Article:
In the Sun, each helium-3 nucleus produced in these reactions exists for only about 400 years before it is converted into helium-4.[8] Once the helium-3 has been produced, there are four possible paths to generate 4
He
. In p–p I, helium-4 is produced by fusing two helium-3 nuclei; the p–p II and p–p III branches fuse 3
He
with pre-existing 4
He
to form beryllium-7, which undergoes further reactions to produce two helium-4 nuclei.

According to one model of the sun, 83.3 percent of the 4
He
produced is produced via branch p–p I while p–p II produces 16.68 percent and p–p III 0.02 percent.[9] Since half the neutrinos produced in branches II and III are produced in the first step (synthesis of deuterium), only about 8.35 percent of neutrinos come from the later steps (see below), and about 91.65 percent are from deuterium synthesis. However, another solar model from around the same time gives only 7.14 percent of neutrinos from the later steps and 92.86 percent from the synthesis of deuterium.[10] The difference is apparently due to slightly different assumptions about the composition and metallicity of the sun.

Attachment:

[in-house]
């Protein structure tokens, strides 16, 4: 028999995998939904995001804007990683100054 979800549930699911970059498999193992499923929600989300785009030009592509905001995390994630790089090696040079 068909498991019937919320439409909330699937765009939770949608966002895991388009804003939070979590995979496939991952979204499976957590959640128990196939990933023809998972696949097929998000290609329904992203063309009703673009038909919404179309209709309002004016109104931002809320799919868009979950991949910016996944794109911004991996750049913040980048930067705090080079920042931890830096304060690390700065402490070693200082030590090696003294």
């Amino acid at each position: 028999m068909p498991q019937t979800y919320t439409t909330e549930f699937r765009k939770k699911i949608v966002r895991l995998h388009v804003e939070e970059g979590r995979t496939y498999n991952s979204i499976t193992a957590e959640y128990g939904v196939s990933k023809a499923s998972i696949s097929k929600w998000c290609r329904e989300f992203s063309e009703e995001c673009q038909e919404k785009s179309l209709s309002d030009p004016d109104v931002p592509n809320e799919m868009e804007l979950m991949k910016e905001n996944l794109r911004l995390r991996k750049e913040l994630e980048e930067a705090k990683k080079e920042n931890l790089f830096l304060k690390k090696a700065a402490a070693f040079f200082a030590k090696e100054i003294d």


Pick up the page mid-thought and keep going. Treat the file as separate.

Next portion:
There is also the extremely rare p–p IV branch. Other even rarer reactions may occur. The rate of these reactions is very low due to very small cross-sections, or because the number of reacting particles is so low that any reactions that might happen are statistically insignificant.

The overall reaction is:

4 ¹H⁺ → ⁴He²⁺ + 2e⁺ + 2νₑ

releasing 26.73 MeV of energy, some of which is lost to the neutrinos.